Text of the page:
Boomtown Rat Bob Geldof Takes a Well-Deserved Bow for Staging the Greatest Show on Earth
He has probably done more to save the lives of famine-stricken people than anyone in history.
Member of Parliament Tom Torney
His eating habits are awful; he'll end up with more breakfast on his face than in his mouth.
Boomtown Rat Simon Crowe
Newspapers call him saint, some members of Parliament suggest calling him Sir, one Nobel Peace Prize nominator wants to call him with an invite to Oslo, and his friends call him slob. Not bad for an enigmatic, fading 32-year-old rocker who, until now, has been better known for his ego than any sort of heavenly credentials.
All that changed for Bob Geldof last October when a TV news film from Ethiopia threw him into a fund-raising frenzy for African famine victims. Step one: the Band Aid single, Do They Know It's Christmas?, which Geldof co-wrote and turned into an international hit. The tune raised $11 million in Africa-bound royalties and prompted pop stars in more than 20 countries to cut their own songs for the cause. Step two was Live Aid, the Geldof-inspired concerts in Philadelphia and London that have thus far brought in revenues of $55 million.
Geldof now scoffs at talk of sainthood ("It's silly. I can't live up to that") and insists he'd soon like to forsake philanthropy for the Boomtown Rats, the band he's fronted since 1975. The son of a Dublin textile merchant, Geldof had been something of a rebel and "a bit of a thick" in parochial school, according to bandmate Pete Briquette; he once nearly got the boot for promoting the writings of Chairman Mao. Shunning college, Geldof worked as a busker, meat packer, front door peephole salesman and—appropriately—bread deliveryman before his enlistment as the Rats' manager.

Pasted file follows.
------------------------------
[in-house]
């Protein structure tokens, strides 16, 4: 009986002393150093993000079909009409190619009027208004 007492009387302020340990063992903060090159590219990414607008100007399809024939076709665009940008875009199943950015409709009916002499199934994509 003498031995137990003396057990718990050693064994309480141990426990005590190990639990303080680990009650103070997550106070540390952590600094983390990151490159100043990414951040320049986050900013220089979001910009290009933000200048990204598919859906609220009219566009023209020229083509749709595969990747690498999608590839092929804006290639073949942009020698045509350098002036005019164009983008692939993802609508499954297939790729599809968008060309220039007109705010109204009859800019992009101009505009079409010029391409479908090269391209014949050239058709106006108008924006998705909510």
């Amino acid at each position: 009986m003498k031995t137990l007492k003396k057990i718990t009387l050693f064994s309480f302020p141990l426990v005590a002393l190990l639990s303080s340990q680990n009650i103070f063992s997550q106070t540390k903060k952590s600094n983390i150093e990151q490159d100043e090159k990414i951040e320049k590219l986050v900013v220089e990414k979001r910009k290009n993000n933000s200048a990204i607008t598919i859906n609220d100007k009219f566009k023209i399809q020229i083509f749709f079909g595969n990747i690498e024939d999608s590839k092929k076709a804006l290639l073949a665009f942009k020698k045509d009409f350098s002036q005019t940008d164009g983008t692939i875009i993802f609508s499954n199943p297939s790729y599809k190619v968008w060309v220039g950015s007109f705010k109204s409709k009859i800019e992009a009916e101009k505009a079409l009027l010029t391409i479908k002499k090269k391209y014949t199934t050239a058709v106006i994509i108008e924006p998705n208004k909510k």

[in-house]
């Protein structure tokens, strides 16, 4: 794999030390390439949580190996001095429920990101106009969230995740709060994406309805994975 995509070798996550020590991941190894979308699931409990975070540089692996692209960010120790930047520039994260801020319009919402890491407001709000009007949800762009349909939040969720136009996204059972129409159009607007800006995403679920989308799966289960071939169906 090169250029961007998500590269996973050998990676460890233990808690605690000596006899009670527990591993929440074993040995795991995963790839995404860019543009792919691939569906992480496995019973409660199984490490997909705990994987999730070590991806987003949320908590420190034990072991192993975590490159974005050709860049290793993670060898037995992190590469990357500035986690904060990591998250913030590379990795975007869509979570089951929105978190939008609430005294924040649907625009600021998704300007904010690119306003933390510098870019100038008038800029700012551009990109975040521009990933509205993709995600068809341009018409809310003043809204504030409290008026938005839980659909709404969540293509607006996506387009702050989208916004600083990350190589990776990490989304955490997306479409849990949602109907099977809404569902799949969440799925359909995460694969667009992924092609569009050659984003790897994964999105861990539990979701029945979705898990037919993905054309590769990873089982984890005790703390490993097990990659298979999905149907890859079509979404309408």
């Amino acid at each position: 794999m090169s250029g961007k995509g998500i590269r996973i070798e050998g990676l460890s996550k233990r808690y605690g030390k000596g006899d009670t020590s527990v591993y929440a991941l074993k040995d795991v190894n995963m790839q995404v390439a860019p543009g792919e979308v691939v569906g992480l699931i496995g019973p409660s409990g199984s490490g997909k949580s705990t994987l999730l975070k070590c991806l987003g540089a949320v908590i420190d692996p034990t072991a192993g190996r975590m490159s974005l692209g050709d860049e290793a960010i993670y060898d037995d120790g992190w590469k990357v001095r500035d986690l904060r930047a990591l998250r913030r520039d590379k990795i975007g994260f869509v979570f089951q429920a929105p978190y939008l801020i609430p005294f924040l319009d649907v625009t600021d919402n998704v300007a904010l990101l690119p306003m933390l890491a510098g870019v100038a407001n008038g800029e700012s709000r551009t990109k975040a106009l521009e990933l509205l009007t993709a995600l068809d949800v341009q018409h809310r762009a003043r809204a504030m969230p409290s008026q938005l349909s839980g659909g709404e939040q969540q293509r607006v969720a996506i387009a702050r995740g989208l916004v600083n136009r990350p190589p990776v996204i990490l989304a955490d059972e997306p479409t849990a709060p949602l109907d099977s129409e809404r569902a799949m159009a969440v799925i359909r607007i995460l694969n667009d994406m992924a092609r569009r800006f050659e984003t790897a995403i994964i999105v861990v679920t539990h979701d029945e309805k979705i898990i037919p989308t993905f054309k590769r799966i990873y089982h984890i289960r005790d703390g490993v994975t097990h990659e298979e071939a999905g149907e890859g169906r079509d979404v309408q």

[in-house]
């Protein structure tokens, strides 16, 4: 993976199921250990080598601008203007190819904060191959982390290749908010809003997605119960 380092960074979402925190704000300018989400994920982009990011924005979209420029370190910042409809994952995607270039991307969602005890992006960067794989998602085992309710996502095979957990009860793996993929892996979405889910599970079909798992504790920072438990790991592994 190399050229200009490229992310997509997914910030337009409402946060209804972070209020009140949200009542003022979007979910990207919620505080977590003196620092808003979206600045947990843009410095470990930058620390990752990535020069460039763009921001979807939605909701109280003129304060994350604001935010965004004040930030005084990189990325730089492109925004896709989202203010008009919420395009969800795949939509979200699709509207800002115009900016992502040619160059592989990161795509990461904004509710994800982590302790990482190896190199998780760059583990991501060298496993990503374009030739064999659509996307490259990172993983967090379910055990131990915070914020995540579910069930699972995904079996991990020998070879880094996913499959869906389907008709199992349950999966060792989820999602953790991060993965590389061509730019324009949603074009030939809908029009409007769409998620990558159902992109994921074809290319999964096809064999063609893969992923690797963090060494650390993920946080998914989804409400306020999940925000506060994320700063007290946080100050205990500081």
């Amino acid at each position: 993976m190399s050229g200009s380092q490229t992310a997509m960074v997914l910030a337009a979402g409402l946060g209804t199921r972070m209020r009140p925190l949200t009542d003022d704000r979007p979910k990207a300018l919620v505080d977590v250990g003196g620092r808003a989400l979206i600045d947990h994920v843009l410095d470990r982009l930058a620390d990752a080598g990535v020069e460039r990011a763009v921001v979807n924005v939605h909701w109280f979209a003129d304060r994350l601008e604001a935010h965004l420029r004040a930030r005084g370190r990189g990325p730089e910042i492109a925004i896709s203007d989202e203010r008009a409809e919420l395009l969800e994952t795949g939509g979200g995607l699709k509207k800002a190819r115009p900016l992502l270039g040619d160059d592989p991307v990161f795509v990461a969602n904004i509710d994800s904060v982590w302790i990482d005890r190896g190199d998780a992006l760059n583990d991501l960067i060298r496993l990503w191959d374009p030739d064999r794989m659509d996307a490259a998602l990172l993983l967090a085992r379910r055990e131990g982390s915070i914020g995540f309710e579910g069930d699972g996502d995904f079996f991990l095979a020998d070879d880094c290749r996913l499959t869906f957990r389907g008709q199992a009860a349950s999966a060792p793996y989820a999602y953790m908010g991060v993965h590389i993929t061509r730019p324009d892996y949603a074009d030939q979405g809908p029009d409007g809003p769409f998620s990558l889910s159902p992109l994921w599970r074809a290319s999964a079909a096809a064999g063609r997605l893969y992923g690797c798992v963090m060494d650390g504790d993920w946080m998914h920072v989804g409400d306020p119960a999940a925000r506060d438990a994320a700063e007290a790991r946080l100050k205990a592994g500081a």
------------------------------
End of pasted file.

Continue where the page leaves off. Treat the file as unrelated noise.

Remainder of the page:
Quickly promoted to singer-songwriter, he helped guide the Rats through four hit albums before their popularity began to pale. Some have blamed Geldof's feisty, sense-be-damned style for the slide. At one San Diego showcase concert attended by radio programmers, he put a spotlight on the execs and prompted the crowd to boo. Soon after, the Rats disappeared from local airwaves.
The abrasiveness still surfaces, along with frequent schoolboy expletives, but Geldof can also be as convincing as a Bible Belt evangelist. He not only persuaded Prince Charles and Princess Di to attend Live Aid but helped engineer some of the year's most startling rock reunions. Among them: The Who, whose members had forsworn performing together. "The idea was really abhorrent," says bassist John Entwistle, "but Bob told me that I would save lives if we did it."
For Geldof life is returning to normal, with more time for girlfriend Paula Yates, their daughter, Fifi Trixibelle, 2, and an upcoming U.S. tour. "Live Aid is an aberration in my life," he says. "What I enjoy doing is writing songs." Nevertheless a few days after Live Aid, he shed his customary work shirt and jeans for dinner at the Palace with the Royals. "They came to my party, so I went to theirs," he said later. Briquette figured Geldof might be mellowing because "he put on a suit and washed his hair" for the occasion. "No," deadpans Crowe. "He didn't wash his hair."
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